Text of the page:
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Something Old, Something New

Following loss of a loved one is a good time for most professional sales people to stay away from the bereaved family. Except for the life insurance salesman, who is there to deliver.

Thursday, April 8th 2010, 8:10PM

by Russell Hutchinson

When you read the story about a real estate agent prospecting a recently bereaved person what did you feel? Did you join in the general clamour of righteous indignation? Or did you think it a lot of fuss over what was at-most a minor indiscretion? Well, welcome to the new regulated era. If found guilty of misconduct of that type in (perhaps with regard to draft Code Standard 2) then you might find yourself having to disclose that misconduct to every new client you meet for a number of years...

But on the other hand - and intimately related to the issue of bereavement - something very old-fashioned happens when someone dies having done business with us. Unlike the lawyer, or the accountant, or dare I say it, the real estate agent - who all turn up to do their necessary jobs - but need paying. We come along with something that is unique to the life insurance salesperson, broker, or even (when they remember to sell insurance) financial planner.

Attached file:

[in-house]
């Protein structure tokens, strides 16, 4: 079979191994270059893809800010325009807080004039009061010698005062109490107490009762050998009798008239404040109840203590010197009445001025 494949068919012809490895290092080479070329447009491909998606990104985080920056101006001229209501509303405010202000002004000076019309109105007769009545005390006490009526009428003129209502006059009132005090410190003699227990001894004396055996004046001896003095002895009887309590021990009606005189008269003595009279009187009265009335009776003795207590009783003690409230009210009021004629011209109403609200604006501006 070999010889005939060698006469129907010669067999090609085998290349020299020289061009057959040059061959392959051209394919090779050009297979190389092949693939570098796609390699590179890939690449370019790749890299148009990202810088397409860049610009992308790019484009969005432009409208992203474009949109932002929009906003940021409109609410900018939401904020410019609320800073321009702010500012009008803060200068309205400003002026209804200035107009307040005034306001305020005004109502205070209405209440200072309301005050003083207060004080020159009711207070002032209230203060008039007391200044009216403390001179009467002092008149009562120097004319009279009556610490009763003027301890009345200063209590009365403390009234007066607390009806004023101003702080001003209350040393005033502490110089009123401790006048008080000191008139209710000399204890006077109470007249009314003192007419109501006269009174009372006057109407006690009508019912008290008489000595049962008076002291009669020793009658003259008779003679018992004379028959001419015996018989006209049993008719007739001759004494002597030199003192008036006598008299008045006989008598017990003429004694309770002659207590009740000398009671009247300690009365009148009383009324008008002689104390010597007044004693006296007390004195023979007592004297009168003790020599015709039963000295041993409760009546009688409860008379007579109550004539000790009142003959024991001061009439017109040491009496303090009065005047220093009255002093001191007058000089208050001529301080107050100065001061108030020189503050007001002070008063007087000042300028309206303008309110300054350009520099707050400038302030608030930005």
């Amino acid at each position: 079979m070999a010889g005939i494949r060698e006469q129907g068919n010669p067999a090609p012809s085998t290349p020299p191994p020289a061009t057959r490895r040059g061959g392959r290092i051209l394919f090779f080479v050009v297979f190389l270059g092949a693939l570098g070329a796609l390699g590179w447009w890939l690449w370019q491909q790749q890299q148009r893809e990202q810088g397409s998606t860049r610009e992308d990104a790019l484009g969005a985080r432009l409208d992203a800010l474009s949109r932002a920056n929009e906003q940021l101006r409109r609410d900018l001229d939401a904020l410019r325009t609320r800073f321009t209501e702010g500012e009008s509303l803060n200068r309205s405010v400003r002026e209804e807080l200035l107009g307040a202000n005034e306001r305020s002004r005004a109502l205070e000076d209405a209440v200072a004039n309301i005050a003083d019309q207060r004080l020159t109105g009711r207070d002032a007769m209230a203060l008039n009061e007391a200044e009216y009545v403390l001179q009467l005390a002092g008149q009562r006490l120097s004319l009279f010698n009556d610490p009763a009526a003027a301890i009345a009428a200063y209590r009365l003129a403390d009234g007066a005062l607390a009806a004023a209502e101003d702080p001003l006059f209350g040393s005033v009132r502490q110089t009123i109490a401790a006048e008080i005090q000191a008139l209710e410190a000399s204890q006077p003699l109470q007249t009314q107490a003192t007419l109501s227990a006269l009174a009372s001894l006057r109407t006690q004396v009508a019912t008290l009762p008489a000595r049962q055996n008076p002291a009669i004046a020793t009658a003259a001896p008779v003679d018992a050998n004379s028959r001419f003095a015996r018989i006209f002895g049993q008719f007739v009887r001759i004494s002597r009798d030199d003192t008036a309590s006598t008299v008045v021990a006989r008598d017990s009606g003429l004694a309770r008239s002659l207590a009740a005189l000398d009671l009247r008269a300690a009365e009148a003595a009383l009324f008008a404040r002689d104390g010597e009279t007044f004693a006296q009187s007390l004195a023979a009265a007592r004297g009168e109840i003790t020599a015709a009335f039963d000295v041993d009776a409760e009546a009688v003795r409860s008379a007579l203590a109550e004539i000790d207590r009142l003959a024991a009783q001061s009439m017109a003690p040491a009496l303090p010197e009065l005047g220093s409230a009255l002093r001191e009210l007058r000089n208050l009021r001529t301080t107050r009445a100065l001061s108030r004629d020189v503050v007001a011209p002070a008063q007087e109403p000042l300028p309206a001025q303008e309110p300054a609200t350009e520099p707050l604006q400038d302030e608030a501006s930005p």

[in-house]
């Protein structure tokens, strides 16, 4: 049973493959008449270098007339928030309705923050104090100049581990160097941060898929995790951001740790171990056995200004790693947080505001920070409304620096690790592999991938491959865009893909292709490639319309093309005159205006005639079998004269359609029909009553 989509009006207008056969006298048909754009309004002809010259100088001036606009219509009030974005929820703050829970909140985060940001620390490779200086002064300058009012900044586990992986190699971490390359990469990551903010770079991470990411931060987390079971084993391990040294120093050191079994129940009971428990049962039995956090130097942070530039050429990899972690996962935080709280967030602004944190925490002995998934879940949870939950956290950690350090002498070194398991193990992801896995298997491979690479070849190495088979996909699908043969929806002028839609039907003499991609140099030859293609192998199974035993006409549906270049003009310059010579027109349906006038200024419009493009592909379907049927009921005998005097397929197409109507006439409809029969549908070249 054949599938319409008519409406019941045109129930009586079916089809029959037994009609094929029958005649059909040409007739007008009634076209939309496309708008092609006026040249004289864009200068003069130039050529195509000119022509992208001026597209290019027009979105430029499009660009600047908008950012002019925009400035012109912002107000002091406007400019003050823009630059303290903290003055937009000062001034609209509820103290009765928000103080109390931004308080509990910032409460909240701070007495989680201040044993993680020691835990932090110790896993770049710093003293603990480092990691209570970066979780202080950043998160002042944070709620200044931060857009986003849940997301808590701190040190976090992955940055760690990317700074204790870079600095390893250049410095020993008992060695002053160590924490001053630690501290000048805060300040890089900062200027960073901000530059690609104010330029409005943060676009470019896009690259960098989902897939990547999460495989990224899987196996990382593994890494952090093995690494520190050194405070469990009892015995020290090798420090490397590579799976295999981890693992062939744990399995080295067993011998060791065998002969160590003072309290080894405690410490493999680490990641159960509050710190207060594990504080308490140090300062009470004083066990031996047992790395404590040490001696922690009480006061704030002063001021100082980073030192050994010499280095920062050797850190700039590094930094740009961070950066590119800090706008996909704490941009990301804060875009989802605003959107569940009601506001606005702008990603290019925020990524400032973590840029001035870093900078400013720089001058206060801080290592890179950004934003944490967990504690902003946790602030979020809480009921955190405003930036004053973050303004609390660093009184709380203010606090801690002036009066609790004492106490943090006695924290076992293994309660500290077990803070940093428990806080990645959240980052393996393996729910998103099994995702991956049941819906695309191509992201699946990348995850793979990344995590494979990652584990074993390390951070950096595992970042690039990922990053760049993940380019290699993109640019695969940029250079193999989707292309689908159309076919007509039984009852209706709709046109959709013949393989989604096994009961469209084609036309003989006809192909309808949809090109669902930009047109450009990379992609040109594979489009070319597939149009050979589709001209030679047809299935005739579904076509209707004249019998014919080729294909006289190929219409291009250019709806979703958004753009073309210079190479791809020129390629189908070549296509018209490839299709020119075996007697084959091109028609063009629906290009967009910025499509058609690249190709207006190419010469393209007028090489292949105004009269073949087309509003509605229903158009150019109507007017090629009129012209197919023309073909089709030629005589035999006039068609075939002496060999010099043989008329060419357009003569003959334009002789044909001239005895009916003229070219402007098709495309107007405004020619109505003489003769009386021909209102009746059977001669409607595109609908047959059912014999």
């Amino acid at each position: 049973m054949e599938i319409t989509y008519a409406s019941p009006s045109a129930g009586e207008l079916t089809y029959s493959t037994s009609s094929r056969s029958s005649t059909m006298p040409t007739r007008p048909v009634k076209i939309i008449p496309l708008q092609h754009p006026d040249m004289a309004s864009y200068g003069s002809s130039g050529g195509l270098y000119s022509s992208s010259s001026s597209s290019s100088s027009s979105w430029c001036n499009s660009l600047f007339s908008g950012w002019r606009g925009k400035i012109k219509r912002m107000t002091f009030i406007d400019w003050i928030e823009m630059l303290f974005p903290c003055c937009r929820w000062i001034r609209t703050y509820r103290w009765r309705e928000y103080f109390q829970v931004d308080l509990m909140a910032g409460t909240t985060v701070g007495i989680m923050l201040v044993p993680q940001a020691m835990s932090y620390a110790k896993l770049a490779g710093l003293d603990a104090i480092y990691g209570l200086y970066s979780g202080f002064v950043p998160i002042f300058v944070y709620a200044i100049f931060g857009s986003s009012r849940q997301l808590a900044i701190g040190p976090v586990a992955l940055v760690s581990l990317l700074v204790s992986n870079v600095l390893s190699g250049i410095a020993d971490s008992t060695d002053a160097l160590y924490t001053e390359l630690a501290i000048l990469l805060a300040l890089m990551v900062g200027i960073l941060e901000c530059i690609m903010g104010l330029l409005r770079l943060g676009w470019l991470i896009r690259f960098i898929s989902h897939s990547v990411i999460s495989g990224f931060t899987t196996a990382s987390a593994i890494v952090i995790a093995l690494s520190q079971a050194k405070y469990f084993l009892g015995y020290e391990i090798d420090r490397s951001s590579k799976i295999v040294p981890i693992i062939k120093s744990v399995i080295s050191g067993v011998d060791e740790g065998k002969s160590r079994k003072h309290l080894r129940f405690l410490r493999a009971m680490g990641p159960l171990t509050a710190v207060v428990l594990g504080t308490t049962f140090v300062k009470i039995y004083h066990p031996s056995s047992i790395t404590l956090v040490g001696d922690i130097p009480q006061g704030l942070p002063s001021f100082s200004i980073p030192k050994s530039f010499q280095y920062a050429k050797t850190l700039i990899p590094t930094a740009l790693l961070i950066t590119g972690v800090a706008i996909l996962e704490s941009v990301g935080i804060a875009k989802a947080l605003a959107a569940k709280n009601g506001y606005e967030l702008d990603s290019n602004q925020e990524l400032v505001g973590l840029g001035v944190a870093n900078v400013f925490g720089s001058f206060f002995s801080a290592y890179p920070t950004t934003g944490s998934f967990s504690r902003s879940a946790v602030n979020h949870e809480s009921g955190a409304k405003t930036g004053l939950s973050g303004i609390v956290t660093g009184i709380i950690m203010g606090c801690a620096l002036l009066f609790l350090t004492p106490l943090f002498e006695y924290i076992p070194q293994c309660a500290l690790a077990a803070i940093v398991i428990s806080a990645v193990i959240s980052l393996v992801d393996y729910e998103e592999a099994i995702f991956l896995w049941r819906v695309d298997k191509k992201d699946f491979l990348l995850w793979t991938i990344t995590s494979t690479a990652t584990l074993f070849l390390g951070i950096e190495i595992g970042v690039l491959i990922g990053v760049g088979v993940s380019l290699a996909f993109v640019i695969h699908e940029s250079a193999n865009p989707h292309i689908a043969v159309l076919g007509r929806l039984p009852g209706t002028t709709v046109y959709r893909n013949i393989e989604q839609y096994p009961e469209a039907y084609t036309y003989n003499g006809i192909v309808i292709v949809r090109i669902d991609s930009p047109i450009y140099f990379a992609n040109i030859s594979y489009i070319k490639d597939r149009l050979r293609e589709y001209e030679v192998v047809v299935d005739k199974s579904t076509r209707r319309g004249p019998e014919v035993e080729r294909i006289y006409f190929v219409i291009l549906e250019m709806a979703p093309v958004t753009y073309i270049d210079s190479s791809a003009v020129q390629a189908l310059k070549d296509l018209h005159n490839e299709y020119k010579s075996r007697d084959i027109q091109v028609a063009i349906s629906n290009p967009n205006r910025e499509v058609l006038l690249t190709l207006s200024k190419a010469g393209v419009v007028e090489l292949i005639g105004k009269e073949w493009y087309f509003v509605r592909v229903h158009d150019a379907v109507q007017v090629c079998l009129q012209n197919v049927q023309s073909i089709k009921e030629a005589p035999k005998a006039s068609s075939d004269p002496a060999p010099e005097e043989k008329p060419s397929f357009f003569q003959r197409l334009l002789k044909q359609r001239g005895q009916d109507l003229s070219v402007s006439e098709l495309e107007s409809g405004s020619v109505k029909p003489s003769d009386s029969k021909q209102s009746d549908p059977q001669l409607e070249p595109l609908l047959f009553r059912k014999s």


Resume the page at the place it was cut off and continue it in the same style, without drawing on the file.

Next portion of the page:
Everyone else shows up with their hand out. We show up with a cheque.

You might think it unpleasant to talk about money in that way - but I don't. That's because I've grown up with the life insurance industry. Kind words of condolence are one thing, but the heartfelt thanks a family writes to express when they receive a claim payment is reserved for those that bring tangible help in the time of greatest need. That's us.

 

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